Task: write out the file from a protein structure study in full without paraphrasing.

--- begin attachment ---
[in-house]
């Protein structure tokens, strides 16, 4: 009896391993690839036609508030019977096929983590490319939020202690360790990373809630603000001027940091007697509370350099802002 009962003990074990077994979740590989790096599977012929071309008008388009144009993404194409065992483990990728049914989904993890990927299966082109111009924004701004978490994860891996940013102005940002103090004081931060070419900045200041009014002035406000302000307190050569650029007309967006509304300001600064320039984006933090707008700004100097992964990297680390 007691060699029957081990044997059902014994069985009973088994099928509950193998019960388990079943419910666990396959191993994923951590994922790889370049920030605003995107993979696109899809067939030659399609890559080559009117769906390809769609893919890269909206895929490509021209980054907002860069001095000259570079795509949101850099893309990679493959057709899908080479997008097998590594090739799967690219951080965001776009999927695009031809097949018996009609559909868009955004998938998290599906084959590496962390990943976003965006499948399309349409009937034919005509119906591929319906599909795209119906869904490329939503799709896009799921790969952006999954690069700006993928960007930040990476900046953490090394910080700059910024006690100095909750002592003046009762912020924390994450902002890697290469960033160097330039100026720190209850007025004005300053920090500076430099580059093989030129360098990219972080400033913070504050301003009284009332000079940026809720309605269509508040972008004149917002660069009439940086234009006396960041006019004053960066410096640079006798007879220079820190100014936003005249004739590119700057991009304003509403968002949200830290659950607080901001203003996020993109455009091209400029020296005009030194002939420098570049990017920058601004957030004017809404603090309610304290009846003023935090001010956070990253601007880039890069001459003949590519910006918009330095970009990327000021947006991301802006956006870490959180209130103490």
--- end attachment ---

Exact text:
[in-house]
């Protein structure tokens, strides 16, 4: 009896391993690839036609508030019977096929983590490319939020202690360790990373809630603000001027940091007697509370350099802002 009962003990074990077994979740590989790096599977012929071309008008388009144009993404194409065992483990990728049914989904993890990927299966082109111009924004701004978490994860891996940013102005940002103090004081931060070419900045200041009014002035406000302000307190050569650029007309967006509304300001600064320039984006933090707008700004100097992964990297680390 007691060699029957081990044997059902014994069985009973088994099928509950193998019960388990079943419910666990396959191993994923951590994922790889370049920030605003995107993979696109899809067939030659399609890559080559009117769906390809769609893919890269909206895929490509021209980054907002860069001095000259570079795509949101850099893309990679493959057709899908080479997008097998590594090739799967690219951080965001776009999927695009031809097949018996009609559909868009955004998938998290599906084959590496962390990943976003965006499948399309349409009937034919005509119906591929319906599909795209119906869904490329939503799709896009799921790969952006999954690069700006993928960007930040990476900046953490090394910080700059910024006690100095909750002592003046009762912020924390994450902002890697290469960033160097330039100026720190209850007025004005300053920090500076430099580059093989030129360098990219972080400033913070504050301003009284009332000079940026809720309605269509508040972008004149917002660069009439940086234009006396960041006019004053960066410096640079006798007879220079820190100014936003005249004739590119700057991009304003509403968002949200830290659950607080901001203003996020993109455009091209400029020296005009030194002939420098570049990017920058601004957030004017809404603090309610304290009846003023935090001010956070990253601007880039890069001459003949590519910006918009330095970009990327000021947006991301802006956006870490959180209130103490």